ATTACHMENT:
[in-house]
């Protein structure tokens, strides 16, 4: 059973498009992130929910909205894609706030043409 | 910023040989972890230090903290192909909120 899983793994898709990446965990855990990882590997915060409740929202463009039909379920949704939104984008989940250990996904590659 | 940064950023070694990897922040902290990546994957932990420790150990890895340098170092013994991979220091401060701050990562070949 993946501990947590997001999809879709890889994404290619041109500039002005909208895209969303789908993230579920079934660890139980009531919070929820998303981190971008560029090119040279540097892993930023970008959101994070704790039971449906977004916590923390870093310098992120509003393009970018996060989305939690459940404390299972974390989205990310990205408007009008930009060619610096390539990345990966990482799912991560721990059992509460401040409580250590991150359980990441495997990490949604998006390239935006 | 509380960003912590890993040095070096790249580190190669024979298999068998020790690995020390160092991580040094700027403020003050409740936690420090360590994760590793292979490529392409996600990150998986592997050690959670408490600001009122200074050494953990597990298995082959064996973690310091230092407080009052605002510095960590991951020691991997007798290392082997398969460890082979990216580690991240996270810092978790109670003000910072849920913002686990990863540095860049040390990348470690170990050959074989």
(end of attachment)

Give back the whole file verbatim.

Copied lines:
[in-house]
């Protein structure tokens, strides 16, 4: 059973498009992130929910909205894609706030043409 | 910023040989972890230090903290192909909120 899983793994898709990446965990855990990882590997915060409740929202463009039909379920949704939104984008989940250990996904590659 | 940064950023070694990897922040902290990546994957932990420790150990890895340098170092013994991979220091401060701050990562070949 993946501990947590997001999809879709890889994404290619041109500039002005909208895209969303789908993230579920079934660890139980009531919070929820998303981190971008560029090119040279540097892993930023970008959101994070704790039971449906977004916590923390870093310098992120509003393009970018996060989305939690459940404390299972974390989205990310990205408007009008930009060619610096390539990345990966990482799912991560721990059992509460401040409580250590991150359980990441495997990490949604998006390239935006 | 509380960003912590890993040095070096790249580190190669024979298999068998020790690995020390160092991580040094700027403020003050409740936690420090360590994760590793292979490529392409996600990150998986592997050690959670408490600001009122200074050494953990597990298995082959064996973690310091230092407080009052605002510095960590991951020691991997007798290392082997398969460890082979990216580690991240996270810092978790109670003000910072849920913002686990990863540095860049040390990348470690170990050959074989």